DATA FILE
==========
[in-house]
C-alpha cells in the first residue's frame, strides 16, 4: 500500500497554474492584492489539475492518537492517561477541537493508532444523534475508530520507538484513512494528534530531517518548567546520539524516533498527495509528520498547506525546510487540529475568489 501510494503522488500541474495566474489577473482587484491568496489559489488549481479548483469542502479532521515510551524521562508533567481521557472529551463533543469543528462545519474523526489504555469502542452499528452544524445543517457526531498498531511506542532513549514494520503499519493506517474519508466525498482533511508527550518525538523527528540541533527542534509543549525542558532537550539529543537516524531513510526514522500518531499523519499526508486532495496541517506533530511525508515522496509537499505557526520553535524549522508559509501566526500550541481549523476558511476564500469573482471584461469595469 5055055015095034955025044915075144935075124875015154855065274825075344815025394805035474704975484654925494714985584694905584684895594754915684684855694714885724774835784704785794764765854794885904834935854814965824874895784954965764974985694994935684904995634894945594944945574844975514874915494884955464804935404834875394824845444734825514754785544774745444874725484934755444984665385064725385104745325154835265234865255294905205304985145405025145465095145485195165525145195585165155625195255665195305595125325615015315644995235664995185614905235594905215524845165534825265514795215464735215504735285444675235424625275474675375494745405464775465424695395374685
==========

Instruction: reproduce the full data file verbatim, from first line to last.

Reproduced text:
[in-house]
C-alpha cells in the first residue's frame, strides 16, 4: 500500500497554474492584492489539475492518537492517561477541537493508532444523534475508530520507538484513512494528534530531517518548567546520539524516533498527495509528520498547506525546510487540529475568489 501510494503522488500541474495566474489577473482587484491568496489559489488549481479548483469542502479532521515510551524521562508533567481521557472529551463533543469543528462545519474523526489504555469502542452499528452544524445543517457526531498498531511506542532513549514494520503499519493506517474519508466525498482533511508527550518525538523527528540541533527542534509543549525542558532537550539529543537516524531513510526514522500518531499523519499526508486532495496541517506533530511525508515522496509537499505557526520553535524549522508559509501566526500550541481549523476558511476564500469573482471584461469595469 5055055015095034955025044915075144935075124875015154855065274825075344815025394805035474704975484654925494714985584694905584684895594754915684684855694714885724774835784704785794764765854794885904834935854814965824874895784954965764974985694994935684904995634894945594944945574844975514874915494884955464804935404834875394824845444734825514754785544774745444874725484934755444984665385064725385104745325154835265234865255294905205304985145405025145465095145485195165525145195585165155625195255665195305595125325615015315644995235664995185614905235594905215524845165534825265514795215464735215504735285444675235424625275474675375494745405464775465424695395374685